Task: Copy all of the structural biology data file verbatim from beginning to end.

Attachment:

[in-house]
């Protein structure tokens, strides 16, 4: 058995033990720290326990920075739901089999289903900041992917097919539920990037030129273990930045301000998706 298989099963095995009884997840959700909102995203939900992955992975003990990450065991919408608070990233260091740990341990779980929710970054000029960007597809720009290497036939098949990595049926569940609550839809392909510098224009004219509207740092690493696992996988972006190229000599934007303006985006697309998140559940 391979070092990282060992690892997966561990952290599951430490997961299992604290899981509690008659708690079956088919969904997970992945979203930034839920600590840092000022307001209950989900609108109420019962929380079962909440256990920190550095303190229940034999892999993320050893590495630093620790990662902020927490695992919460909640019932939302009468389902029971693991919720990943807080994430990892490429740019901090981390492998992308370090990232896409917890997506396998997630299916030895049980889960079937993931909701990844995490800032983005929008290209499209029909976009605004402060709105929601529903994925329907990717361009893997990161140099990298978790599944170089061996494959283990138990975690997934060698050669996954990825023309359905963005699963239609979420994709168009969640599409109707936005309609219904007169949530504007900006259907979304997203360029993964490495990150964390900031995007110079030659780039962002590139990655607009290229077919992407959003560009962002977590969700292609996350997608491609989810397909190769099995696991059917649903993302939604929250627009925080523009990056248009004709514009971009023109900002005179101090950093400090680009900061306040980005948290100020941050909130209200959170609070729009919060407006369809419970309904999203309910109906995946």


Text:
[in-house]
């Protein structure tokens, strides 16, 4: 058995033990720290326990920075739901089999289903900041992917097919539920990037030129273990930045301000998706 298989099963095995009884997840959700909102995203939900992955992975003990990450065991919408608070990233260091740990341990779980929710970054000029960007597809720009290497036939098949990595049926569940609550839809392909510098224009004219509207740092690493696992996988972006190229000599934007303006985006697309998140559940 391979070092990282060992690892997966561990952290599951430490997961299992604290899981509690008659708690079956088919969904997970992945979203930034839920600590840092000022307001209950989900609108109420019962929380079962909440256990920190550095303190229940034999892999993320050893590495630093620790990662902020927490695992919460909640019932939302009468389902029971693991919720990943807080994430990892490429740019901090981390492998992308370090990232896409917890997506396998997630299916030895049980889960079937993931909701990844995490800032983005929008290209499209029909976009605004402060709105929601529903994925329907990717361009893997990161140099990298978790599944170089061996494959283990138990975690997934060698050669996954990825023309359905963005699963239609979420994709168009969640599409109707936005309609219904007169949530504007900006259907979304997203360029993964490495990150964390900031995007110079030659780039962002590139990655607009290229077919992407959003560009962002977590969700292609996350997608491609989810397909190769099995696991059917649903993302939604929250627009925080523009990056248009004709514009971009023109900002005179101090950093400090680009900061306040980005948290100020941050909130209200959170609070729009919060407006369809419970309904999203309910109906995946």